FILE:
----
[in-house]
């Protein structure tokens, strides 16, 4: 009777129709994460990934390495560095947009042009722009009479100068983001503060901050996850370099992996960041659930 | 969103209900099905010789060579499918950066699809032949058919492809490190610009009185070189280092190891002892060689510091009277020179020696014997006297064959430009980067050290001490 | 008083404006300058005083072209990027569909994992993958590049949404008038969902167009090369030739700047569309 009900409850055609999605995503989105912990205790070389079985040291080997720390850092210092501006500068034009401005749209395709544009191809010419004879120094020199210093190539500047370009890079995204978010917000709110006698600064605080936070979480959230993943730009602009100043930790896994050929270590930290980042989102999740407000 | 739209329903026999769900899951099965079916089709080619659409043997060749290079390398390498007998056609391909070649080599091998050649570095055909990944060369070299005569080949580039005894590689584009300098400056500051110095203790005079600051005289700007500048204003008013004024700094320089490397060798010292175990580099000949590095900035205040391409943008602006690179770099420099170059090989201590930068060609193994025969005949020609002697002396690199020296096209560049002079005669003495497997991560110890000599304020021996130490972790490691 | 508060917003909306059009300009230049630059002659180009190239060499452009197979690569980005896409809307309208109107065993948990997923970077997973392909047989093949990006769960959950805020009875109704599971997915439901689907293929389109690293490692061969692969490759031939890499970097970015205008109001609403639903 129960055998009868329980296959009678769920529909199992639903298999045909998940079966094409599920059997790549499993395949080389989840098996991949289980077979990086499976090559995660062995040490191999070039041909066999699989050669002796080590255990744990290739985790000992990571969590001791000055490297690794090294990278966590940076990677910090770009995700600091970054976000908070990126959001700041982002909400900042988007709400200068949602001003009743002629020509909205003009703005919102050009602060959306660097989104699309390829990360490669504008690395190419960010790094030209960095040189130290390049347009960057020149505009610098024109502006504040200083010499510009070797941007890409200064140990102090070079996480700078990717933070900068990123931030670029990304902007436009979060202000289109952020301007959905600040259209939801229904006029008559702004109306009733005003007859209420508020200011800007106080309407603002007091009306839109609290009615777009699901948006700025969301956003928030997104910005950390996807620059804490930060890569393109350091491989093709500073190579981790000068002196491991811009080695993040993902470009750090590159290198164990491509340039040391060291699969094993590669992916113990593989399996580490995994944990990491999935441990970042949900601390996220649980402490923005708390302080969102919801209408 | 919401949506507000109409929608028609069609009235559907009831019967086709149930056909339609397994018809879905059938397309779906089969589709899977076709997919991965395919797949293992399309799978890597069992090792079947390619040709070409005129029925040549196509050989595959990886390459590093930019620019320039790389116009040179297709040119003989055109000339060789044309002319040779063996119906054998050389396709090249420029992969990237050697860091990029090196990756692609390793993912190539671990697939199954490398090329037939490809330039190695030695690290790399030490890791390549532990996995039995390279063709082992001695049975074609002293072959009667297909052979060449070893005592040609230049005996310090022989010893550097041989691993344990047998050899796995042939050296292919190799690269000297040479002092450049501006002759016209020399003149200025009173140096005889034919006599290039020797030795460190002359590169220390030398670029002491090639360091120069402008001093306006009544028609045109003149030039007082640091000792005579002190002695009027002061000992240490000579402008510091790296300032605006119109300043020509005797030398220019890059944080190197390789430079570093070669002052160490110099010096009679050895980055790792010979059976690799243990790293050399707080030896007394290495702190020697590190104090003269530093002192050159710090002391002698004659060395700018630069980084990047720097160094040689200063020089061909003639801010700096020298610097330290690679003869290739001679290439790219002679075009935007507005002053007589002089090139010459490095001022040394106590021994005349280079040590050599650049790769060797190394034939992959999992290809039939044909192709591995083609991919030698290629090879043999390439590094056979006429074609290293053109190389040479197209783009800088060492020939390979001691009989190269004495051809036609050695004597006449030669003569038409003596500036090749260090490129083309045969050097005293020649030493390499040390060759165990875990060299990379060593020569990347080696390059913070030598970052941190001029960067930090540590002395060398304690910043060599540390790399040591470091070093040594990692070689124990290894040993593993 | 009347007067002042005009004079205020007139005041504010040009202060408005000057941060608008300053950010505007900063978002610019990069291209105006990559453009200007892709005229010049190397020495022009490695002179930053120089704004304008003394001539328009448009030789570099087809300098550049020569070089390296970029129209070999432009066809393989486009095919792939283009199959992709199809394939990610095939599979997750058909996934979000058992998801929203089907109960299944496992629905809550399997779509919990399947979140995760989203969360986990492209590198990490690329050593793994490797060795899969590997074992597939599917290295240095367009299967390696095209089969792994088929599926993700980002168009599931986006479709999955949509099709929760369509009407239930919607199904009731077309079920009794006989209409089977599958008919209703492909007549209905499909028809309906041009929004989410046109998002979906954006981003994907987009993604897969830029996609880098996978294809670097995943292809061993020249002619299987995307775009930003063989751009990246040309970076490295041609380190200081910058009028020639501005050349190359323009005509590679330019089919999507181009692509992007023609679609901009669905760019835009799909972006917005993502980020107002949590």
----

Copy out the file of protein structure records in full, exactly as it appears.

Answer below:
[in-house]
């Protein structure tokens, strides 16, 4: 009777129709994460990934390495560095947009042009722009009479100068983001503060901050996850370099992996960041659930 | 969103209900099905010789060579499918950066699809032949058919492809490190610009009185070189280092190891002892060689510091009277020179020696014997006297064959430009980067050290001490 | 008083404006300058005083072209990027569909994992993958590049949404008038969902167009090369030739700047569309 009900409850055609999605995503989105912990205790070389079985040291080997720390850092210092501006500068034009401005749209395709544009191809010419004879120094020199210093190539500047370009890079995204978010917000709110006698600064605080936070979480959230993943730009602009100043930790896994050929270590930290980042989102999740407000 | 739209329903026999769900899951099965079916089709080619659409043997060749290079390398390498007998056609391909070649080599091998050649570095055909990944060369070299005569080949580039005894590689584009300098400056500051110095203790005079600051005289700007500048204003008013004024700094320089490397060798010292175990580099000949590095900035205040391409943008602006690179770099420099170059090989201590930068060609193994025969005949020609002697002396690199020296096209560049002079005669003495497997991560110890000599304020021996130490972790490691 | 508060917003909306059009300009230049630059002659180009190239060499452009197979690569980005896409809307309208109107065993948990997923970077997973392909047989093949990006769960959950805020009875109704599971997915439901689907293929389109690293490692061969692969490759031939890499970097970015205008109001609403639903 129960055998009868329980296959009678769920529909199992639903298999045909998940079966094409599920059997790549499993395949080389989840098996991949289980077979990086499976090559995660062995040490191999070039041909066999699989050669002796080590255990744990290739985790000992990571969590001791000055490297690794090294990278966590940076990677910090770009995700600091970054976000908070990126959001700041982002909400900042988007709400200068949602001003009743002629020509909205003009703005919102050009602060959306660097989104699309390829990360490669504008690395190419960010790094030209960095040189130290390049347009960057020149505009610098024109502006504040200083010499510009070797941007890409200064140990102090070079996480700078990717933070900068990123931030670029990304902007436009979060202000289109952020301007959905600040259209939801229904006029008559702004109306009733005003007859209420508020200011800007106080309407603002007091009306839109609290009615777009699901948006700025969301956003928030997104910005950390996807620059804490930060890569393109350091491989093709500073190579981790000068002196491991811009080695993040993902470009750090590159290198164990491509340039040391060291699969094993590669992916113990593989399996580490995994944990990491999935441990970042949900601390996220649980402490923005708390302080969102919801209408 | 919401949506507000109409929608028609069609009235559907009831019967086709149930056909339609397994018809879905059938397309779906089969589709899977076709997919991965395919797949293992399309799978890597069992090792079947390619040709070409005129029925040549196509050989595959990886390459590093930019620019320039790389116009040179297709040119003989055109000339060789044309002319040779063996119906054998050389396709090249420029992969990237050697860091990029090196990756692609390793993912190539671990697939199954490398090329037939490809330039190695030695690290790399030490890791390549532990996995039995390279063709082992001695049975074609002293072959009667297909052979060449070893005592040609230049005996310090022989010893550097041989691993344990047998050899796995042939050296292919190799690269000297040479002092450049501006002759016209020399003149200025009173140096005889034919006599290039020797030795460190002359590169220390030398670029002491090639360091120069402008001093306006009544028609045109003149030039007082640091000792005579002190002695009027002061000992240490000579402008510091790296300032605006119109300043020509005797030398220019890059944080190197390789430079570093070669002052160490110099010096009679050895980055790792010979059976690799243990790293050399707080030896007394290495702190020697590190104090003269530093002192050159710090002391002698004659060395700018630069980084990047720097160094040689200063020089061909003639801010700096020298610097330290690679003869290739001679290439790219002679075009935007507005002053007589002089090139010459490095001022040394106590021994005349280079040590050599650049790769060797190394034939992959999992290809039939044909192709591995083609991919030698290629090879043999390439590094056979006429074609290293053109190389040479197209783009800088060492020939390979001691009989190269004495051809036609050695004597006449030669003569038409003596500036090749260090490129083309045969050097005293020649030493390499040390060759165990875990060299990379060593020569990347080696390059913070030598970052941190001029960067930090540590002395060398304690910043060599540390790399040591470091070093040594990692070689124990290894040993593993 | 009347007067002042005009004079205020007139005041504010040009202060408005000057941060608008300053950010505007900063978002610019990069291209105006990559453009200007892709005229010049190397020495022009490695002179930053120089704004304008003394001539328009448009030789570099087809300098550049020569070089390296970029129209070999432009066809393989486009095919792939283009199959992709199809394939990610095939599979997750058909996934979000058992998801929203089907109960299944496992629905809550399997779509919990399947979140995760989203969360986990492209590198990490690329050593793994490797060795899969590997074992597939599917290295240095367009299967390696095209089969792994088929599926993700980002168009599931986006479709999955949509099709929760369509009407239930919607199904009731077309079920009794006989209409089977599958008919209703492909007549209905499909028809309906041009929004989410046109998002979906954006981003994907987009993604897969830029996609880098996978294809670097995943292809061993020249002619299987995307775009930003063989751009990246040309970076490295041609380190200081910058009028020639501005050349190359323009005509590679330019089919999507181009692509992007023609679609901009669905760019835009799909972006917005993502980020107002949590």